Urban Water in Europe and North America: Origins and DevelopmentsBy Tiago Saraiva, Luísa Schmidt, João Pato
This paper takes the case of Lisbon to explore four different water management regimes – liberal, republican, fascist, and democratic – defined by distinctive historical combinations of politics, environment, technology, and capital.
Building on proposals from urban political ecology, it argues that water should be seen as constitutive of the political realm, instead of just considering its management and infrastructure as a reflection of the general political context. The water sector defined in important ways what those political regimes were about: liberalism and private companies with close relations to the state, pushing to convert Lisbon residents into consumers; republicanism and the emergence in the public space of mass protest and biomedical power; fascism and the juxtaposition of private capital and state authoritarianism; democracy and universal access to infrastructure entangled with European Union bureaucracy.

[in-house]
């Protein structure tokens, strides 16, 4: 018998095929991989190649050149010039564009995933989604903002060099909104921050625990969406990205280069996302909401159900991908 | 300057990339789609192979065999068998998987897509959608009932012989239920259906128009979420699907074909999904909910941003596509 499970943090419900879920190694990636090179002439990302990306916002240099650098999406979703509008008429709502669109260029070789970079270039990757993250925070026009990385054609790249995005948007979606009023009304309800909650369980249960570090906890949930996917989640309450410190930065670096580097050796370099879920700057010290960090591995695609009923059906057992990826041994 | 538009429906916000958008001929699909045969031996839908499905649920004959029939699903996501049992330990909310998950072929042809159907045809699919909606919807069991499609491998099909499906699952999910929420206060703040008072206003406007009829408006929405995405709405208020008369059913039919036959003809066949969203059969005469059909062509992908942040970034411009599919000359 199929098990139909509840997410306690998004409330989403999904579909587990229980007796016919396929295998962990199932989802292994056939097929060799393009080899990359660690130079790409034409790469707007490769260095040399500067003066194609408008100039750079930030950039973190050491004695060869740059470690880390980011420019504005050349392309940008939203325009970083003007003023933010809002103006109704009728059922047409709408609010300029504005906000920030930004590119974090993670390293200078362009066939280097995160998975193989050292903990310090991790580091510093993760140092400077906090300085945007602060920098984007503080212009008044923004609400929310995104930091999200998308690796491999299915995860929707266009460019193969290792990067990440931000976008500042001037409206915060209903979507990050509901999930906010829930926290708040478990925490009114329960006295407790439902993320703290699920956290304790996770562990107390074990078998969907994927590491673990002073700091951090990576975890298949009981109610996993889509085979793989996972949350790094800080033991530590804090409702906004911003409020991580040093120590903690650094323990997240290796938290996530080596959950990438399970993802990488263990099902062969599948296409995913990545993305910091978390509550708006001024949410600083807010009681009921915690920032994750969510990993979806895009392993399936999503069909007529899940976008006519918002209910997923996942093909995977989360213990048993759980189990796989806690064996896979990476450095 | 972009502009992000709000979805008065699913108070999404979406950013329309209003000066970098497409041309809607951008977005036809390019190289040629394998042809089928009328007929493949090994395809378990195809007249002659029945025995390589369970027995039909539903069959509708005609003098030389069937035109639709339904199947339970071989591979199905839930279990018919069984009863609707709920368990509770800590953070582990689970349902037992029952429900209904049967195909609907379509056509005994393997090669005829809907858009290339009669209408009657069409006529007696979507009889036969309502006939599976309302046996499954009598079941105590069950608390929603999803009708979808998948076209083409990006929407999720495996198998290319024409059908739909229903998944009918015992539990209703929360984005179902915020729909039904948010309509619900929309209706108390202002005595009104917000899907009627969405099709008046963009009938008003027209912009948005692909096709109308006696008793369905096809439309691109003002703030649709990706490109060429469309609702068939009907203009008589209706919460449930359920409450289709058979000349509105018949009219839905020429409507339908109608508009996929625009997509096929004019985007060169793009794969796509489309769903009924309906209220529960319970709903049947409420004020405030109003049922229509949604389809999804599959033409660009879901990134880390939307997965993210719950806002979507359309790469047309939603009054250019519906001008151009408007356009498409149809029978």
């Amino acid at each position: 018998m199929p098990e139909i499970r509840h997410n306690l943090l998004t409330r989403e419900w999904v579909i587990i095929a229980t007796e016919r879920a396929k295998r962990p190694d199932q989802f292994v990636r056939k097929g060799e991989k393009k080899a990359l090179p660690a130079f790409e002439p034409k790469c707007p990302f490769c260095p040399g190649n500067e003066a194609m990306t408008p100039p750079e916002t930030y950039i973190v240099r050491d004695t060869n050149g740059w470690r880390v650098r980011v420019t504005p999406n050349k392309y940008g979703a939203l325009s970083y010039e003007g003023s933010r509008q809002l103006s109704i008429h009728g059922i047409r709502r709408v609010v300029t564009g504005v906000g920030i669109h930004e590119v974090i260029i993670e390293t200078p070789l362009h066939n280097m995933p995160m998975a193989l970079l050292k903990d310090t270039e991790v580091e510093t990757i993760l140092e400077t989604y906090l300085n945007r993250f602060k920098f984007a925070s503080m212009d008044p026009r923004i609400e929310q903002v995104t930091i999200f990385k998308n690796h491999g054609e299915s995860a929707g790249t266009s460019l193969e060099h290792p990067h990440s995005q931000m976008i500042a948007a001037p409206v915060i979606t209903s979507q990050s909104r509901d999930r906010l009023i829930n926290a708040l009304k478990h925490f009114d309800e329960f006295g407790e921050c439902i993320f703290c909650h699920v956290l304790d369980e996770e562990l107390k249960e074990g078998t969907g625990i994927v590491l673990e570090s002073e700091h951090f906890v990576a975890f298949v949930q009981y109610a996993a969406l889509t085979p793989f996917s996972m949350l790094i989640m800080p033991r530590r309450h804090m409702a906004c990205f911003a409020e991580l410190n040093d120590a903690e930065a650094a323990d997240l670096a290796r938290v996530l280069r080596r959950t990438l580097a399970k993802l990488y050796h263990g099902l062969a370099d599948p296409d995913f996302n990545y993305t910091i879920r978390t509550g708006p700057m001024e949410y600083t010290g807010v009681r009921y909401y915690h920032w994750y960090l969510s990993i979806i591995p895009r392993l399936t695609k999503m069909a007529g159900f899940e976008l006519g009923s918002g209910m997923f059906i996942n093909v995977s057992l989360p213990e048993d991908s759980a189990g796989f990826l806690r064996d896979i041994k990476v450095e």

We suggest that each water regime corresponds to a nonpredetermined arrangement that escapes traditional deterministic accounts of urban water supply such as the linear sequence of pre-modern systems, the networked modern city, and post material values. The cityscape is understood as a palimpsest in which new layers of historical complexity are added to previous historical dynamics without total erasing of the latter.